Indonesia sends more people, aircraft to battle forest fires
Indonesian authorities have deployed more personnel and aircraft to battle forest fires that are spreading a thick, noxious haze around Southeast Asia.
President Joko Widodo said Tuesday about 5,600 additional military personnel have been deployed to strengthen the current force of 9,000 people to fight the fires, which have razed more than 328,700 hectares (812,000 acres) nationwide.
He traveled to the hardest-hit Riau province, where nearly 50,000 hectares (123,500 acres) have burned, to galvanize authorities to get the cross-border haze under control.
He said at least 52 helicopters have dropped more than 263 million liters (69.5 million gallons) of water and 164 tons of salt for cloudseeding as part of the firefighting efforts in six provinces that have declared states of emergency.
Subterranean blaze: Indonesia struggles to douse undergound fires
Thousands of Indonesian firefighters are locked in an around-the-clock game of Whack-a-Mole as they battle to extinguish an invisible enemy - underground fires that aggravate global warming.
Vast blazes are ripping across the archipelago's rainforests, unleashing a toxic haze over Southeast Asia that has triggered health fears and sent diplomatic tensions with Indonesia's neighbours soaring.
Jakarta deployed more than 9,000 personnel to battle fires turning land into charred landscapes and consuming forests in hard-hit Sumatra and Borneo island.
But many of the blazes smoulder deep underground in once-swampy areas known as peatlands, where they can last for months and release eye-watering amounts of thick, acrid smoke.
"It's so much harder to fight fires on peatlands," a dirty and exhausted Hendri Kusnardi told AFP outside smog-hit Pekanbaru city in Sumatra.
"Even after we've managed to put out a fire on the ground, sometimes it is not over because it's still burning underground. And then the next morning the ground fire will just reignite."
The culprit behind Indonesia's blazes is usually illegal fires set to clear land for the lucrative palm oil and pulpwood industries - and the situation this year has been worsened by drier weather.
Some of the most serious fires happen in carbon-rich peatlands -- topped with layers of decomposed plant material several metres thick - which become highly combustible when they're drained of water to be converted into plantations.
"The forest and peatland fires that occur every year are a crisis created by human behaviour," said Rusmadya Maharuddin, a forest campaigner at Greenpeace Indonesia.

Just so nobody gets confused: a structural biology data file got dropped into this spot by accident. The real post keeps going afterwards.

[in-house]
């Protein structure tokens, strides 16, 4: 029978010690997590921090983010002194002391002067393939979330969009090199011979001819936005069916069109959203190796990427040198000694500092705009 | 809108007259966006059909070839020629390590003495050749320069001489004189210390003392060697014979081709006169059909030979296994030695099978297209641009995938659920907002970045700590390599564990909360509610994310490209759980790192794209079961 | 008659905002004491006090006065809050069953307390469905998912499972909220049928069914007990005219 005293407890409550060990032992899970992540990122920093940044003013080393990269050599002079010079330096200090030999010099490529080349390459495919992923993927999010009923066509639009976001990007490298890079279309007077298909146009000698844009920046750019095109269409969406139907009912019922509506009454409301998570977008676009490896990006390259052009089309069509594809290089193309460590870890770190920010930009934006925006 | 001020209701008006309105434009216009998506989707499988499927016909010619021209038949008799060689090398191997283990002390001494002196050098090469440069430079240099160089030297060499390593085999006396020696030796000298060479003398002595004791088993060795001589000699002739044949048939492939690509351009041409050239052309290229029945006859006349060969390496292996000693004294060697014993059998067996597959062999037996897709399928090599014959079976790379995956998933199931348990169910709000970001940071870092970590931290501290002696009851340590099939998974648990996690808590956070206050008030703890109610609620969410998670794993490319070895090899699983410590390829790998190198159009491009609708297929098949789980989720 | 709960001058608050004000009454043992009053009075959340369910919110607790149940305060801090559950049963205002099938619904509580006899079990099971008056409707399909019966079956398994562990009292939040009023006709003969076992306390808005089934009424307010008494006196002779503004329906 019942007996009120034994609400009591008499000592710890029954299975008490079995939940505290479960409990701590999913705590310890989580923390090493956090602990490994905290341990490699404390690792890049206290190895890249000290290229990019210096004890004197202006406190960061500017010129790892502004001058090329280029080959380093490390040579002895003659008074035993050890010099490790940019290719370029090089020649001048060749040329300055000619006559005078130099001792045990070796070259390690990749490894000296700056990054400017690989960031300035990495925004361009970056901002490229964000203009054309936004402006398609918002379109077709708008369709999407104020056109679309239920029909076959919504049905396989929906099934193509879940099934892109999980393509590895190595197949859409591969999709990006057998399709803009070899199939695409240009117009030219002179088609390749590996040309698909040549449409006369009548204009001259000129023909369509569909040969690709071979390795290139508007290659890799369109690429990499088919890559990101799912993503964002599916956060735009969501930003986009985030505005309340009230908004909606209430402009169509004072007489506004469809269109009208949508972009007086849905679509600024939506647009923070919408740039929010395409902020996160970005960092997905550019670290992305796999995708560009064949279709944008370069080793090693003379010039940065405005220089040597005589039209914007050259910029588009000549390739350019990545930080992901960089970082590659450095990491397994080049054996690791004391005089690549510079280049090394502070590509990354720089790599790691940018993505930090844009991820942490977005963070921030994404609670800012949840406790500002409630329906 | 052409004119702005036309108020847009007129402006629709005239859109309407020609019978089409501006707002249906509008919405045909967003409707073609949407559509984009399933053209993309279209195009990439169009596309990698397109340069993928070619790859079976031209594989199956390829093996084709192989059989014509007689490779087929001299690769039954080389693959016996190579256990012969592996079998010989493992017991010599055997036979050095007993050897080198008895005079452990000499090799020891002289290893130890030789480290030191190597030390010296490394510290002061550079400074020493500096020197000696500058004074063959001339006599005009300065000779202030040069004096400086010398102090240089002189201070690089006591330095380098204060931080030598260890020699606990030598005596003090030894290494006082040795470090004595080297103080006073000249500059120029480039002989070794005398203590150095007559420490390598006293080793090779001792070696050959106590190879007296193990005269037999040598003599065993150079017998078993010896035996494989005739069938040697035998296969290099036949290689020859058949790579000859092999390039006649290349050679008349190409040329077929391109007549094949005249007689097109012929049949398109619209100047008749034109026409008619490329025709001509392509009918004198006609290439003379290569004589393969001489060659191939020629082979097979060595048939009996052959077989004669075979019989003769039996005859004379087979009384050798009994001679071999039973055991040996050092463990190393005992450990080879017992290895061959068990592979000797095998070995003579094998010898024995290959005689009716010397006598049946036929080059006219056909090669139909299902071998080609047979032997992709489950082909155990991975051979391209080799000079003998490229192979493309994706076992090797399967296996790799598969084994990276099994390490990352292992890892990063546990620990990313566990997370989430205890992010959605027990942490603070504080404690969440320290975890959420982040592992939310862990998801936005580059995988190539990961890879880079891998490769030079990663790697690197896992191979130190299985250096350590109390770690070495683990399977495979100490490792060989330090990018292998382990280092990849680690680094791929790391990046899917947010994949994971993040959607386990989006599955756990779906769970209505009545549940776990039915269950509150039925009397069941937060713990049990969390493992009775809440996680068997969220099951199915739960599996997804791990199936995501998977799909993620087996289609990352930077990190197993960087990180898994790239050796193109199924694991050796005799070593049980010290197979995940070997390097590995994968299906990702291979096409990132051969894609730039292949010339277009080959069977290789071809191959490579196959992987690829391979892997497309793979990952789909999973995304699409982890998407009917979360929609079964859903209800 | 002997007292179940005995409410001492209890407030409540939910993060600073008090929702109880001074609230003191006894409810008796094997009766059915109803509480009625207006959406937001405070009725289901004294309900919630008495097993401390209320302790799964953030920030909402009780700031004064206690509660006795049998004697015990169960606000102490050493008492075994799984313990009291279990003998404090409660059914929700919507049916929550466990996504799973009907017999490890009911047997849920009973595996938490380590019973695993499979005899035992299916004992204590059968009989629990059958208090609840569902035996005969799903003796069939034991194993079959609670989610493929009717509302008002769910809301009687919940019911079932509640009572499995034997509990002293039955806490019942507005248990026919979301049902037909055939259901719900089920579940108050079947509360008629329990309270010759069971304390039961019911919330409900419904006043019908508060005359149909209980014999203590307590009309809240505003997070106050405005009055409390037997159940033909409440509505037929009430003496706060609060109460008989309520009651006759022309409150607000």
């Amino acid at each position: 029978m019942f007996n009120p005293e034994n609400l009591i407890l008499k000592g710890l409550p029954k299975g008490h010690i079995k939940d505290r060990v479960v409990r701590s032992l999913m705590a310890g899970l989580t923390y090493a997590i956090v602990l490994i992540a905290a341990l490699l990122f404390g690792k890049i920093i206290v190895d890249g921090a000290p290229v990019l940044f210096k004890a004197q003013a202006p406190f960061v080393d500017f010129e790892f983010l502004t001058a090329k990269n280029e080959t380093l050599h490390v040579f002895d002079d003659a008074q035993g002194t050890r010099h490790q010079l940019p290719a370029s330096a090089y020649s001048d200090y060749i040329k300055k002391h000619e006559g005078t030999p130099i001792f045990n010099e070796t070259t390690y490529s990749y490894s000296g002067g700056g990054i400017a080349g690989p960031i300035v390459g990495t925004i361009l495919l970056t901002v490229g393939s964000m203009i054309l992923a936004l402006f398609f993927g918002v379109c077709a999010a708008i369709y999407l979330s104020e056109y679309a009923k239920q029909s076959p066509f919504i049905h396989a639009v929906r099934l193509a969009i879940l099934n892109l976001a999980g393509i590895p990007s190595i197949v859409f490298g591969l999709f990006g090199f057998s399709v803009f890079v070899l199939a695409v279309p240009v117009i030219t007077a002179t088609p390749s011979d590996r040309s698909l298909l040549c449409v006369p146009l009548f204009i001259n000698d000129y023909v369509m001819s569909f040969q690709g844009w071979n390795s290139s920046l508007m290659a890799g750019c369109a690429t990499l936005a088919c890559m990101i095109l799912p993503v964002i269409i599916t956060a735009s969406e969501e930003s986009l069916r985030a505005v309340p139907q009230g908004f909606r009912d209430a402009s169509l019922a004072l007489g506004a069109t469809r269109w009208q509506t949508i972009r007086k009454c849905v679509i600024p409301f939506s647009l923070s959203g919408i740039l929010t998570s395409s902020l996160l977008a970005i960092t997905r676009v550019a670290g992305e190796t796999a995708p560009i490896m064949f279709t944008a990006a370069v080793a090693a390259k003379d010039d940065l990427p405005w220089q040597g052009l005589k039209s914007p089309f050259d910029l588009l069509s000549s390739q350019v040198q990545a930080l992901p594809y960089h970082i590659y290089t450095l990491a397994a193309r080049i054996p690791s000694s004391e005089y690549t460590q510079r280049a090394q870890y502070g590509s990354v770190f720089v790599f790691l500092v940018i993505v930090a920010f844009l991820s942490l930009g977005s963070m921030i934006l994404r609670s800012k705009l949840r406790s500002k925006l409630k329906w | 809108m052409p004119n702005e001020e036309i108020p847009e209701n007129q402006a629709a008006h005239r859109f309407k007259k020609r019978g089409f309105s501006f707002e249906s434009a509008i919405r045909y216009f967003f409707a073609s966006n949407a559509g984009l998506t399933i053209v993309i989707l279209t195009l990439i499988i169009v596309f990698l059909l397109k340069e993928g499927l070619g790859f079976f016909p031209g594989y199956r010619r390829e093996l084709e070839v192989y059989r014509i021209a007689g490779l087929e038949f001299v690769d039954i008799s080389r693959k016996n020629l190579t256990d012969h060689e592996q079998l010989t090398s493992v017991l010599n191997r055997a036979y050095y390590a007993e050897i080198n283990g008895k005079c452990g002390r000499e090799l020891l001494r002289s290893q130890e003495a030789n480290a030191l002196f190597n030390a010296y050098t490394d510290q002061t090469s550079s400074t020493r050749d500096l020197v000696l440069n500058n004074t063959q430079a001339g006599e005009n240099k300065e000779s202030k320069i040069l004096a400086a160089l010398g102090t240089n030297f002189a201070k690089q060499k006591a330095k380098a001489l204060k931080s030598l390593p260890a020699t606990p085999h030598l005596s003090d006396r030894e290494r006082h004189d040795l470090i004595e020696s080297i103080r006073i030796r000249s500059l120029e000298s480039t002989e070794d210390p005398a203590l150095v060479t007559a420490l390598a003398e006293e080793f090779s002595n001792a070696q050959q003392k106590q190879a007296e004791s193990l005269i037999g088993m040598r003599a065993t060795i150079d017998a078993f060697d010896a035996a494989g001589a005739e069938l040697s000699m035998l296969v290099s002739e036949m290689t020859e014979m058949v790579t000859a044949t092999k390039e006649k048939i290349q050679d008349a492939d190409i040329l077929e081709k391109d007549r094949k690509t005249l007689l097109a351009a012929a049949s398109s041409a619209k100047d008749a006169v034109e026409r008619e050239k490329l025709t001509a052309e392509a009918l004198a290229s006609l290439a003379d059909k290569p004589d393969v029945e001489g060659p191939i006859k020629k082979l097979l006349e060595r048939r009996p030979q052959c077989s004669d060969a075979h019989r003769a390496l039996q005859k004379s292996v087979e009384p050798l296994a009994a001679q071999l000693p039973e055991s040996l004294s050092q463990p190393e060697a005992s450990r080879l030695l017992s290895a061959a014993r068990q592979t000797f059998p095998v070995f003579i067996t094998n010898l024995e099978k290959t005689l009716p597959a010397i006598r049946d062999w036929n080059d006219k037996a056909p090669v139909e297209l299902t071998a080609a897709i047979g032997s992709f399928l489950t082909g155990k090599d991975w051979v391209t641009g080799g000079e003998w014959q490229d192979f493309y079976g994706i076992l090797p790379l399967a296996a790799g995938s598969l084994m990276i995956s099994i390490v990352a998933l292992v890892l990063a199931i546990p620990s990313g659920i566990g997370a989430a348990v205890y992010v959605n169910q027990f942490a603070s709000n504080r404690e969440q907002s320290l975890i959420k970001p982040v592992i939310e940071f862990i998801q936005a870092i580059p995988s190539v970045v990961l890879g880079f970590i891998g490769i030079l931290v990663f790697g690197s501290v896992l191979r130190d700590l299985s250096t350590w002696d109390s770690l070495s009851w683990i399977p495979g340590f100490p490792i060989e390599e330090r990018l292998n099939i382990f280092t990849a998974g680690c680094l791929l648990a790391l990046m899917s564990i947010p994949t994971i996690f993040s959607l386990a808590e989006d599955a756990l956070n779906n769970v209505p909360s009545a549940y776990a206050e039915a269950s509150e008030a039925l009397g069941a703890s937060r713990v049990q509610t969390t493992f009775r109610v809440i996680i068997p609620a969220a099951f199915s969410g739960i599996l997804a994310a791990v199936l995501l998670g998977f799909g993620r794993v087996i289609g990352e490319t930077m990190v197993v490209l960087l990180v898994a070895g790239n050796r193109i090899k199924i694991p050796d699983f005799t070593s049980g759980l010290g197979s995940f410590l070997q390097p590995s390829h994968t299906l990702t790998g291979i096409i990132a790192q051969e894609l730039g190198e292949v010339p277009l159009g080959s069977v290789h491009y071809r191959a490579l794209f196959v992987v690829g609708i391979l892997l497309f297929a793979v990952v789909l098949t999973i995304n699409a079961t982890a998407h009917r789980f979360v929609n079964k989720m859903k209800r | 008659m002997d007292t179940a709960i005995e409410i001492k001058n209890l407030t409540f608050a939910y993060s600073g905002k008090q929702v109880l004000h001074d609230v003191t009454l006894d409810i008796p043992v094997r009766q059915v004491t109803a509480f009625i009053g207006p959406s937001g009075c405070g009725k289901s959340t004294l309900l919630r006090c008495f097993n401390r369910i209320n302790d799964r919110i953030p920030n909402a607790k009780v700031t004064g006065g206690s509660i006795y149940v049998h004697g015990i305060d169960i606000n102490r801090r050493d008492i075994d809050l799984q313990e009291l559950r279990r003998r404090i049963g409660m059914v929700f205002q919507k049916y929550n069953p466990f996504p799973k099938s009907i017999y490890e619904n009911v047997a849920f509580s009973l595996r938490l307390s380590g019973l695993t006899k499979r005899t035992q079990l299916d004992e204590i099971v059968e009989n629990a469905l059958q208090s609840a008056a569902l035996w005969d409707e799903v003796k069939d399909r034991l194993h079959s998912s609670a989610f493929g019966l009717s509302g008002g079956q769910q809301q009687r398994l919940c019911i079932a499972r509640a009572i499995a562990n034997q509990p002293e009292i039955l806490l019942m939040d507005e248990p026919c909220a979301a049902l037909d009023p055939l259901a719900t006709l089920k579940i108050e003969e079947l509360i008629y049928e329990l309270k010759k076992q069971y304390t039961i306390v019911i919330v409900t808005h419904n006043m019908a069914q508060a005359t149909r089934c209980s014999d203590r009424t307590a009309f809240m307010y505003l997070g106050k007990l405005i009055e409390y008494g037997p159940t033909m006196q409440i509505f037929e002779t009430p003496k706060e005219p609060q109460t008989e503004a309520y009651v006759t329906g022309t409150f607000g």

"Sometimes the fires will continue to burn for months, releasing emissions and causing haze."
Peat fires can belch out three times as much smoke per kilogramme of material than high-temperature forest fires, she added.
At the peak of Indonesia's 2015 forest fires -- the country's worst in two decades - blazes in peat swamp forests emitted nearly 16 million tonnes of carbon emissions daily, more than the entire US economy in the same period, according to watchdog The International Union for Conservation of Nature.
Across the Pacific Ocean, huge fires tearing through the Amazon are compounding concerns about the long-term impact, as increasing fire outbreaks globally creates more greenhouse gas emissions and makes it harder to limit temperature rises, experts say.
Fighting peatland fires comes with myriad challenges because they're often in remote locations, the soft soil makes them inaccessible by car and firefighters need huge amounts of water -- often pumped below ground -- to get at subterranean blazes.
Indonesia has deployed water-bombing helicopters, but the onset of the rainy season, which usually starts in October, could be the only thing able to douse the fires.
"When you're dealing with large areas of peat burning it's just so expensive to bring in large quantities of water," said Michael Brady, an Indonesia-based peatlands expert at the Center for International Forestry Research.
"Water-bombing is not very effective because you just can't drop enough water" to douse them, he added.
Satellite radar used to find hotspots - areas of intense heat which indicate a high chance of fire - does not always pinpoint below-ground blazes.
"It may not show up as a hotspot...(because) there might not be enough heat at the surface of the ground," Brady said.
"So, one of the challenges is just to detect them."
'Not going away'
Authorities are beefing up law enforcement to catch those responsible for illegal burning and have moved to restore degraded peatland forests - a key buffer against annual flooding and home to endangered species, including Sumatran orangutans.
"This is not going to go away," he added.
"We're not going to find a solution to eliminate fires on the landscape completely and we're not going to 'tackle' it. This requires an ongoing investment."
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